To help us provide you with free impartial advice, we may earn a commission if you buy through links on our site. Learn more

Samsung Galaxy Tab review

Our Rating :
Price when reviewed : £529
inc VAT

The use of Android and Samsung's hardware makes this tablet as good as the iPad, but the relatively high price could be hard to swallow.


7 in 1,024×600 display, 385g, 1GHz Cortex A8, 512MB RAM, 16GB disk, Linux

One of the main points of comparison between the iPad and any would-be-competitor is the quality of the OS, and it has to be said that Android on the Galaxy Tab is at least as good as iOS4. In some ways it’s actually better. The home screen is more customisable, both with application shortcuts and widgets, which the iPad doesn’t have. Dive into the full applications menu and you can customise and reorganise all of your applications in a similar way to moving the icons on an iPad.

As you’d hope, the Galaxy Tab runs Android 2.2 (Froyo), the latest version of the operating system. However, Samsung has optimised it to make it work better on a tablet, rather than smartphone. The tweaks are for the most part minor, so anyone familiar with Android can pick up the Galaxy Tab and start using it straight away.

Samsung Galaxy Tab top

The main changes are that the screen can be shifted from portrait to landscape modes on a wider range of applications and screens, including the home screen. In fact, the tablet can be put in any orientation, including upside down, and the image will rotate to match. This is much more important on a tablet, as you don’t want to keep having to shift orientation when you want to load a different app.

Samsung has also added power controls to the pull-down menu, so you can quickly enable or disable WiFi, Bluetooth, GPS and sync, and adjust the screen’s brightness (there’s also an automatic brightness setting).

Web browsing is better, too, thanks to the updated browser, which puts shortcut buttons for bookmarks, browser windows and forwards and back navigation at the top next to the address bar. Thanks to the 1GHz processor and PowerVR graphics chip, browsing is very slick and the transition from portrait to landscape is silky smooth. As Android 2.2 supports Flash, you can view pretty much any web page using the Galaxy Tab – something that can’t be said for the iPad. If we’re being overly critical, we’d say that scrolling through web pages and zooming in isn’t quite as smooth as on the iPad, but the Galaxy Tab is far from jerky or difficult to use.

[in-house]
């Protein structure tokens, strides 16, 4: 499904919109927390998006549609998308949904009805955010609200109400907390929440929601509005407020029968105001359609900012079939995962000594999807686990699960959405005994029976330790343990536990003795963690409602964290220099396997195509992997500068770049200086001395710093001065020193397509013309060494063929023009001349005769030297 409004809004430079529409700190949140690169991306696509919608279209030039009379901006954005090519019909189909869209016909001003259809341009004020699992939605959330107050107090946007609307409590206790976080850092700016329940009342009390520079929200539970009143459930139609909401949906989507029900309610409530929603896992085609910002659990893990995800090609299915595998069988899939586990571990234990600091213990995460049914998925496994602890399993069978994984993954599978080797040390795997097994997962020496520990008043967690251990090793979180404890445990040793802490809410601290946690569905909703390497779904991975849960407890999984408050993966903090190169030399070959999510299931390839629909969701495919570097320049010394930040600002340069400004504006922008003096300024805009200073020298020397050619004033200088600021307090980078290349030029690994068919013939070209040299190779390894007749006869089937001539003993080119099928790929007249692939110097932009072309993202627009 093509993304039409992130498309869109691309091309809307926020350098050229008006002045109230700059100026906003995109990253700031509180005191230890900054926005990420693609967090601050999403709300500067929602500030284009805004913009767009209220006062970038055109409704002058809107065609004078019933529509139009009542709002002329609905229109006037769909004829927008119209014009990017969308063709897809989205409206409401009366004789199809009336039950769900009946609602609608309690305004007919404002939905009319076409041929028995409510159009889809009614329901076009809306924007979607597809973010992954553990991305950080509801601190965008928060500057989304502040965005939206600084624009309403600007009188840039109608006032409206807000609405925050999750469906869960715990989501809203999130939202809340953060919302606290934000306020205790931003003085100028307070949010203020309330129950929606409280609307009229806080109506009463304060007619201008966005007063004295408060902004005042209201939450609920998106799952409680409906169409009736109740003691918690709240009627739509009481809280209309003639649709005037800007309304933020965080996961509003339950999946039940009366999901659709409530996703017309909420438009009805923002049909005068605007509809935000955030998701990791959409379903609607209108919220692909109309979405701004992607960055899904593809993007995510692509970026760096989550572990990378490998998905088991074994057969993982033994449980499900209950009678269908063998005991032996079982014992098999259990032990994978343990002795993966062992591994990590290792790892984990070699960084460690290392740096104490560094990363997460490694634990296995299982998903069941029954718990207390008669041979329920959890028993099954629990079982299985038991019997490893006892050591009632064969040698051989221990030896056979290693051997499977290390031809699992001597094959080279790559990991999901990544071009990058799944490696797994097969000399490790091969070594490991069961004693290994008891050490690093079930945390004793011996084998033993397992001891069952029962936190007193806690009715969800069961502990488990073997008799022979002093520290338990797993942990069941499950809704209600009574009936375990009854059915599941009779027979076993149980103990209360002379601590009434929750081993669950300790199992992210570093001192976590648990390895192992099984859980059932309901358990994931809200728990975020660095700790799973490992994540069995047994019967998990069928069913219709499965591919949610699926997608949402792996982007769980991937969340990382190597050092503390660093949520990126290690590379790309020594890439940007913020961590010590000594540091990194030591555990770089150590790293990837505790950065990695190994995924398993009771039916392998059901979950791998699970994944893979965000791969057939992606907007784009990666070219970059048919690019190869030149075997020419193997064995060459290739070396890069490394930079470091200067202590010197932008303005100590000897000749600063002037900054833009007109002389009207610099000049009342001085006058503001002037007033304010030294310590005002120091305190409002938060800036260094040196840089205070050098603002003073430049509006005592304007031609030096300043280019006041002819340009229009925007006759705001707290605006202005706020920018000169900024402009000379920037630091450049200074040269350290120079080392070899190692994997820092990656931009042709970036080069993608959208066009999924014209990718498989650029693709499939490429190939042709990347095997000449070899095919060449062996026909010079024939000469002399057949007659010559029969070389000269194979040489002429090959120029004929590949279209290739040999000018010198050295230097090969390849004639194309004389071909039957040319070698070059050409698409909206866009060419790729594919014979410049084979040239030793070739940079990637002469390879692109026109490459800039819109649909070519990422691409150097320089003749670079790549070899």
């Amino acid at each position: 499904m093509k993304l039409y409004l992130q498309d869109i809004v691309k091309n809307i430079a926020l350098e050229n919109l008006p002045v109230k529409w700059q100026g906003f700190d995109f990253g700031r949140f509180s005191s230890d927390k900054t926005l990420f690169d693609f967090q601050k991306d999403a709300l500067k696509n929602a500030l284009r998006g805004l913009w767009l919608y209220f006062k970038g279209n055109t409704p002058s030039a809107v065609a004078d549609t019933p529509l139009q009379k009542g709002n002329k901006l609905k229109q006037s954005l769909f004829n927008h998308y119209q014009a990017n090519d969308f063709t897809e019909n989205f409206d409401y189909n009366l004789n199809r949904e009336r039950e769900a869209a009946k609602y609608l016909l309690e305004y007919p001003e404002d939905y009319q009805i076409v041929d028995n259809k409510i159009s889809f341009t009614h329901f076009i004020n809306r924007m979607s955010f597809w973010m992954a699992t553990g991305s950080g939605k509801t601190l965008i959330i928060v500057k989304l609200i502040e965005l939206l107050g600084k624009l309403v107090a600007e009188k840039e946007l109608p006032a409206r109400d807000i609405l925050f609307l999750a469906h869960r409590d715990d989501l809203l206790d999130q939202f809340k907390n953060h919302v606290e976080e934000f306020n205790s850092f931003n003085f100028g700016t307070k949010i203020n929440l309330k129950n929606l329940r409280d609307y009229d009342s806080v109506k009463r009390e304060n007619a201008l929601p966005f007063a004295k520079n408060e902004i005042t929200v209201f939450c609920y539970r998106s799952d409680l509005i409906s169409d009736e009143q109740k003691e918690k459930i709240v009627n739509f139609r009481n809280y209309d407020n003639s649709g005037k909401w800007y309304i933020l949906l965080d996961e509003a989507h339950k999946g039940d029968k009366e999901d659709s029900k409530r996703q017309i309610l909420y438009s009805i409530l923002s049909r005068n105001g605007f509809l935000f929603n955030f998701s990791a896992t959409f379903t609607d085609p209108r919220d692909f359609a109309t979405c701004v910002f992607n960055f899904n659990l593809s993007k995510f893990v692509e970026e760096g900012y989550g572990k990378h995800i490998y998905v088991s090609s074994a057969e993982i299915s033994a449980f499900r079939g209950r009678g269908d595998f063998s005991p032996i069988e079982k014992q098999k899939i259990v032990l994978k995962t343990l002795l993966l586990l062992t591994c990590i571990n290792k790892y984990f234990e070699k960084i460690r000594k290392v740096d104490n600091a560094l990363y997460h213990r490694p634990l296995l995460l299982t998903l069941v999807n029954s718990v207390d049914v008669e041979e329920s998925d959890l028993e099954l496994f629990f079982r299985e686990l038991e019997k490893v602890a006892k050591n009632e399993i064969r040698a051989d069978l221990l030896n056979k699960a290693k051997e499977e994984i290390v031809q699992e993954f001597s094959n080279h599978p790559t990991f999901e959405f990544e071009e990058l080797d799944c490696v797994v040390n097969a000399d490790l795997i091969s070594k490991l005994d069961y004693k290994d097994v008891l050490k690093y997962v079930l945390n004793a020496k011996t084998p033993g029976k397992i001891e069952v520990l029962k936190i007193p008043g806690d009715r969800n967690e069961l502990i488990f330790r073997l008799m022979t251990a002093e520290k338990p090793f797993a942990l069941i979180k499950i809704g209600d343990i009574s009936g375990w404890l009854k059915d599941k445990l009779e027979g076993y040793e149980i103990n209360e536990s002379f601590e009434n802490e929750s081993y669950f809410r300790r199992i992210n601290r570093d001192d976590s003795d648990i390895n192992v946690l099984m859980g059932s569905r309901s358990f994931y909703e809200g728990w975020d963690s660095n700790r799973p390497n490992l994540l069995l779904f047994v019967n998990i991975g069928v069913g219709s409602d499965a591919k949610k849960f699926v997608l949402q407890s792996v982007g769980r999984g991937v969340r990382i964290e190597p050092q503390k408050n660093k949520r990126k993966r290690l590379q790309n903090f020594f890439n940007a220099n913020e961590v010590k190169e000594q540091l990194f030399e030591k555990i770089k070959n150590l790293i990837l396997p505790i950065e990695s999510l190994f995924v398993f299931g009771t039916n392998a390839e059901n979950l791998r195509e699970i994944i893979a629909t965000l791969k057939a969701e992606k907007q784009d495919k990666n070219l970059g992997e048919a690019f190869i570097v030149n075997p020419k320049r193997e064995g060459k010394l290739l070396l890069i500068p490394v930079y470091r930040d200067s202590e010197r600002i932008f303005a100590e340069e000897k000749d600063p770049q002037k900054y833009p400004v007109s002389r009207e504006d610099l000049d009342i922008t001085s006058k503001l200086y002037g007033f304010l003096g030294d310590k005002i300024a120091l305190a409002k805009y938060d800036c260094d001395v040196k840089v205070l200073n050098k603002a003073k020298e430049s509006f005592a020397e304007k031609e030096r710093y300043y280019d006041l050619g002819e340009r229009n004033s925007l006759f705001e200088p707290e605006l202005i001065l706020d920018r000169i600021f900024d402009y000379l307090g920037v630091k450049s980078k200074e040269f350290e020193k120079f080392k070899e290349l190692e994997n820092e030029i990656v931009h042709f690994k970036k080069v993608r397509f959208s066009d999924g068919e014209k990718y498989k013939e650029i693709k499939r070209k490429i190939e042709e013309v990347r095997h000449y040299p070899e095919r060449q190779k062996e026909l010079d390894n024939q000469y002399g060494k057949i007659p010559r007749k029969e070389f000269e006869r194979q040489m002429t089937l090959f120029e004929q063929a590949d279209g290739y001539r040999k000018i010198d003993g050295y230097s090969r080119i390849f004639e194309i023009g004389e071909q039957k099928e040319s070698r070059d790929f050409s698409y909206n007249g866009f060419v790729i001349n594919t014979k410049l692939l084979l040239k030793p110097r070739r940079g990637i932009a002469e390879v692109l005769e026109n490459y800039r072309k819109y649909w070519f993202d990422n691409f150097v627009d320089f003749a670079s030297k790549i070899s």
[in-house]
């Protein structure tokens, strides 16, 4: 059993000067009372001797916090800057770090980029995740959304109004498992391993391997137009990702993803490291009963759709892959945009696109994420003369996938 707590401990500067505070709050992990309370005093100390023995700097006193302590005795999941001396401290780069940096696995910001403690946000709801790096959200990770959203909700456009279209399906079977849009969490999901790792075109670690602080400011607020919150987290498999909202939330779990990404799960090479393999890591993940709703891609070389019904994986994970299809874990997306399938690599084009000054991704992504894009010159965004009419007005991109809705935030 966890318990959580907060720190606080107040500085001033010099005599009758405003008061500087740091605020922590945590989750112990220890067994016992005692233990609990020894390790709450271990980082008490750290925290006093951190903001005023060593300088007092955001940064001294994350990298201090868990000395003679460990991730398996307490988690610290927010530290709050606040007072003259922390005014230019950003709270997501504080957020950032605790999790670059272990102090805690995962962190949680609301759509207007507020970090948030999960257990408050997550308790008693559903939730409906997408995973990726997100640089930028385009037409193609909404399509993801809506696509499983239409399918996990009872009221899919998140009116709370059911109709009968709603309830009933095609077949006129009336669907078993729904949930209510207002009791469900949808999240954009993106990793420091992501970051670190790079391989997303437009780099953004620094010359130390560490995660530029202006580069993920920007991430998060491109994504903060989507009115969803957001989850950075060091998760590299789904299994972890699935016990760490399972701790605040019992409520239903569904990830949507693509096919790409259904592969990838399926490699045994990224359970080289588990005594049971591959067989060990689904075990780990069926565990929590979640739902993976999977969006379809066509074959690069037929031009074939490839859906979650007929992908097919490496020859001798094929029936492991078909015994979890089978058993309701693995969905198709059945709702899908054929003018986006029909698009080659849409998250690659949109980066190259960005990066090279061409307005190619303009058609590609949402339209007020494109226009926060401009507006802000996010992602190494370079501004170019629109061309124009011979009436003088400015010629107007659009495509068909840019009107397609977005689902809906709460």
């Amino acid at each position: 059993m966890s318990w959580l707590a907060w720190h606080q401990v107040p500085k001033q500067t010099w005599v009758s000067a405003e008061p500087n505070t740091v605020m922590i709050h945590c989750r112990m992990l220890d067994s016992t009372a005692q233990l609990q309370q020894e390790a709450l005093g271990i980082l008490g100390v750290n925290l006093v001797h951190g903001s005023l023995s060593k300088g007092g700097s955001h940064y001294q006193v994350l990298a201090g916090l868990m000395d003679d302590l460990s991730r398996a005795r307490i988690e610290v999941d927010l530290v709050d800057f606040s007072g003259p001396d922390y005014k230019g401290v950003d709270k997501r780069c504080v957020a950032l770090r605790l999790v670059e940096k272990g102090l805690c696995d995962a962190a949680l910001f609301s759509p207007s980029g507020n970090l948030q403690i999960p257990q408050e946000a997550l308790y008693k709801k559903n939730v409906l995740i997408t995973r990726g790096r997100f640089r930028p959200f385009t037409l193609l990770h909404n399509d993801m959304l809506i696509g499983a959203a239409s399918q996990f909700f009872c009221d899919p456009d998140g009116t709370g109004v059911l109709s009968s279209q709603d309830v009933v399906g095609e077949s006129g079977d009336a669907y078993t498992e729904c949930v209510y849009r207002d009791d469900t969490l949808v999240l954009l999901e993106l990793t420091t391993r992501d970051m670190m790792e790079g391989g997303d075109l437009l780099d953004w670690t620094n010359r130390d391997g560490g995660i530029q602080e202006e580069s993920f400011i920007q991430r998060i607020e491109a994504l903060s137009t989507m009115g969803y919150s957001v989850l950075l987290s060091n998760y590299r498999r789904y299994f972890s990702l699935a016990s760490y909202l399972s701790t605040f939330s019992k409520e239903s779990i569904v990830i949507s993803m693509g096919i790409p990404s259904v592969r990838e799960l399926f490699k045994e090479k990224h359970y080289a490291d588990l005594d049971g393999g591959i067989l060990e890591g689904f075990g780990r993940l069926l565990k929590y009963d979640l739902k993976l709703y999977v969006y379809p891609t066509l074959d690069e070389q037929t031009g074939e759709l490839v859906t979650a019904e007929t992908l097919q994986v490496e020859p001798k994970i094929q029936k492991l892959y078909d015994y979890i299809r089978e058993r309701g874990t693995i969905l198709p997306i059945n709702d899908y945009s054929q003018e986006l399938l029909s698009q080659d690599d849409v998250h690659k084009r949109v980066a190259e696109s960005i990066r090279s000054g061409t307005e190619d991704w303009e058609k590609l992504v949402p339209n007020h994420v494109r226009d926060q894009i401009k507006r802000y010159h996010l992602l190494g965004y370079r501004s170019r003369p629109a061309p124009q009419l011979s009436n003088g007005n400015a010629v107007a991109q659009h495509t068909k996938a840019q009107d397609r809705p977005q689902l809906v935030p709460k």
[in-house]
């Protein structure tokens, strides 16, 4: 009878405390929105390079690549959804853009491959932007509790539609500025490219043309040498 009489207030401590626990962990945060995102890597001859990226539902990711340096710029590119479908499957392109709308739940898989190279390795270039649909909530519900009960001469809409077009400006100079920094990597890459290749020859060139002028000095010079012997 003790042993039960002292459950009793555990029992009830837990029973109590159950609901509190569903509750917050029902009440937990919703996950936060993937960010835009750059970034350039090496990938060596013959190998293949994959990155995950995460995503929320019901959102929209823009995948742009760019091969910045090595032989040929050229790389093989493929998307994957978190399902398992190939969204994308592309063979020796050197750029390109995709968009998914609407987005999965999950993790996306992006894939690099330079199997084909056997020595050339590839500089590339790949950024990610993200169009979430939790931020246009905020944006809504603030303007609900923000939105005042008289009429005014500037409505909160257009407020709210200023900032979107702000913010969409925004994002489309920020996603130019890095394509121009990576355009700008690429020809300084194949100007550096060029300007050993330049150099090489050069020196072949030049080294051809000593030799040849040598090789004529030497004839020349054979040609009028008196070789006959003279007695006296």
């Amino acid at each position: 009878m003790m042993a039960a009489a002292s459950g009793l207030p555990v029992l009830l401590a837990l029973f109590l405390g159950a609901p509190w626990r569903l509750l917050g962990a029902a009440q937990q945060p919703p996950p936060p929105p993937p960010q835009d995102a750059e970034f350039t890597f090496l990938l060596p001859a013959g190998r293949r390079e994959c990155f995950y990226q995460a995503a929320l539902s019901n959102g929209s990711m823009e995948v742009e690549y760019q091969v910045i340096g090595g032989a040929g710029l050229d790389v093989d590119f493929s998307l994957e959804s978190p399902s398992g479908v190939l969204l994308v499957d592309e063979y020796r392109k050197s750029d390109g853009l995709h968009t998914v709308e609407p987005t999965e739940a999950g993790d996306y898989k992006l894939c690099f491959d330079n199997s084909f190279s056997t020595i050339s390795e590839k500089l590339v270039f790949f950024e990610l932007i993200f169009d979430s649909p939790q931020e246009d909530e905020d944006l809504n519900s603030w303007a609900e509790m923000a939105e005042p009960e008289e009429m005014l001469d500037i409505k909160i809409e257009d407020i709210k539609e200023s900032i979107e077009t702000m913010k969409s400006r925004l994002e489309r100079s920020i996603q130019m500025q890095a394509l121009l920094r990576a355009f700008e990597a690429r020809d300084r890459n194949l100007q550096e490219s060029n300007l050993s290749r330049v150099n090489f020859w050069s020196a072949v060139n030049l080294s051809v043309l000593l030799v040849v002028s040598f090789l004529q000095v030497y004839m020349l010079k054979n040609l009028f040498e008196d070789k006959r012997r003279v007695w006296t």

It’s this quick processor and graphics chip that makes the Tab a joy to use with Android 2.2. Everything is slick and smooth, from flicking through photos in a gallery to zooming into text. Playing video’s no problem, either, with HD videos from YouTube playing with no judder or skipped frames.

Typing is also incredibly easy, as the comparatively high screen resolution means that there’s plenty of room for the keyboard. Admittedly, you wouldn’t want to type a long document on it, but that’s true of every tablet we’ve used.

Samsung’s done a great job making sure that the Galaxy Tab comes kitted out with a similar range of built-in applications to the iPad. For reading, there’s the Readers’ Hub, which gives you access to News powered by PressDisplay, Books powered by Kobo and Magazines powered by Zinio.

News gives you access to a wide range of newspapers including, in the UK, The Telegraph and Guardian. Magazines gives a similar excellent range of UK titles including Computer Shopper. We like the Books app, too. If you’ve bought any titles from Kobo for your eReader, they’re automatically downloaded to the Galaxy Tab so that you can read them there.

It’s fair to say that reading books on this tablet has all of the benefits and drawbacks of reading on the iPad. The good points are that the screen is bright and displays images well, but the downsides are that the constant backlight can make it a strain to read, while the screen is unreadable outside.

If you don’t want to use Kobo, you can instead use the eBook application and copy over your own titles. The popular ePub format is supported, although you can’t copy over DRM-protected titles as the Galaxy Tab isn’t recognised as an eReader by Adobe Digital Editions.

On top of these, you’ve got access to the full range of applications in the Android Market. There’s a huge variety and Google is rapidly catching up with Apple in terms of the breadth of titles available. We found that all of the applications available would install on the tablet and most take advantage of the screen’s high resolution. However, inevitably there are a few that look a bit blocky and pixelated, such as the Weather & Toggle Widget, which gives you a flip clock and a current weather report.

Pages: 1 2 3

Basic Specifications

ProcessorCortex A8
Processor clock speed1GHz
Maximum memory0.50GB
SoundHD audio
Pointing devicetouchscreen


Viewable size7 in
Native resolution1,024×600
Graphics ProcessorPowerVR SGX540
Graphics/video portsN/A
Graphics MemoryN/A


Total storage capacity16GB
Optical drive typeN/A

Ports and Expansion

Wired network portsN/A
Wireless networking support802.11n, 3G
PC Card slots0
Supported memory cardsMicro SDHC
Other portsProprietary USB connection


Carrying caseNo
Operating systemLinux
Operating system restore optionN/A
Software includedN/A
Optional extrasN/A

Buying Information

Warrantyone year RTB